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AFAM 4055

Historical Survey of African American Thought

This course enables students to understand that the different social and historical contexts in which individuals function as well as their personal experiences influence their thought and the level of effectiveness of their interactions with their own communities as well as with the larger society and to recognize the similarities as well as the differences in the thought of the people under review.  Using primary source readings, lectures, and class discussions, students will examine representative works of selected African American social, cultural, and political thinkers--male and female--who functioned from the ninetenneth- into the twenty-first centuries. Lectures present the broader historical contexts in which these people lived. The course considers these individuals chronologically and focuses on approximately ten subjects, including but not limited to, Maria Stewart, Frederick Douglass, W.E.B. Du Bois, Ida B. Wells-Barnett, Martin Luther King, Jr., Angela Davis, and Cornel West.  Students will demonstrate their critical and analytical skills in writing papers and essay examiniations.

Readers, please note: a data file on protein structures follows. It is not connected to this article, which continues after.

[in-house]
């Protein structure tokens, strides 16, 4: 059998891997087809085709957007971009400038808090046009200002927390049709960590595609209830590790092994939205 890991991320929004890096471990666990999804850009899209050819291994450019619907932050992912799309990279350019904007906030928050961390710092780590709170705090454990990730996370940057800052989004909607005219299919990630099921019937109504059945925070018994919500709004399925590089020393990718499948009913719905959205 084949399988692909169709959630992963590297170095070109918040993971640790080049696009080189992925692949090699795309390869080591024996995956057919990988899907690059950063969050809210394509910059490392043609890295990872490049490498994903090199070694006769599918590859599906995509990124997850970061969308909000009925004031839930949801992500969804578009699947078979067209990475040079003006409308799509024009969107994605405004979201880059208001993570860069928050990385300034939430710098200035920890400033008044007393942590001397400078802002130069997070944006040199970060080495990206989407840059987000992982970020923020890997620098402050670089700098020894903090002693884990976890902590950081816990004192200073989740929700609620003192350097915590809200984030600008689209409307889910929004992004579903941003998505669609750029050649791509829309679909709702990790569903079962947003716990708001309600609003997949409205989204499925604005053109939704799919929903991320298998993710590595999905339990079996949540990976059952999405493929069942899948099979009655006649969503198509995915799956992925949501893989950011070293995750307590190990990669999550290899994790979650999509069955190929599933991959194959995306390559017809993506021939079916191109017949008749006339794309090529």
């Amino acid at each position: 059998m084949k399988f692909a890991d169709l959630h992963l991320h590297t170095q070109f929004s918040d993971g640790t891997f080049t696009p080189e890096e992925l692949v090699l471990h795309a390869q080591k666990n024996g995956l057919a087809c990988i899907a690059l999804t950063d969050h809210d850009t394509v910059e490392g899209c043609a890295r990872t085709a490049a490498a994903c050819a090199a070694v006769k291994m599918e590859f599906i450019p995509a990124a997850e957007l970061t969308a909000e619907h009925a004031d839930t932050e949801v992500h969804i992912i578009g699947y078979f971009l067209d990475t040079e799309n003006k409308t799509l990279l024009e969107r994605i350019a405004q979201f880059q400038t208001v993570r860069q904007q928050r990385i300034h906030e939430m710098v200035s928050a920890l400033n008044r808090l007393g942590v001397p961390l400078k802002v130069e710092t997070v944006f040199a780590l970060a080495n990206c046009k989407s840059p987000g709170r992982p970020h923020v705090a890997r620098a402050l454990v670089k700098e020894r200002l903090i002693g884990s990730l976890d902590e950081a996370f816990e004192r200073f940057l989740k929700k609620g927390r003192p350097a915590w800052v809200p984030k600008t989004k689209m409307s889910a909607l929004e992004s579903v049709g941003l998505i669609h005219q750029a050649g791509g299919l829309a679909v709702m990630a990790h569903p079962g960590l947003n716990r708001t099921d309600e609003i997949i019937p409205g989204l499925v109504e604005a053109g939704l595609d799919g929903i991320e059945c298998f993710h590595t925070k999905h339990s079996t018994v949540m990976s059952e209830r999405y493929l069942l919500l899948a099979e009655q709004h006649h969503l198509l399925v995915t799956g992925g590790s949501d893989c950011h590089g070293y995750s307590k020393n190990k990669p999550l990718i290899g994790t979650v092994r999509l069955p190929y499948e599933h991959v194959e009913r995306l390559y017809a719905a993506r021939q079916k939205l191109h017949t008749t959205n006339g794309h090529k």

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Study within African American cultural history provides a basis for understanding political, social, and economic relations throughout human history.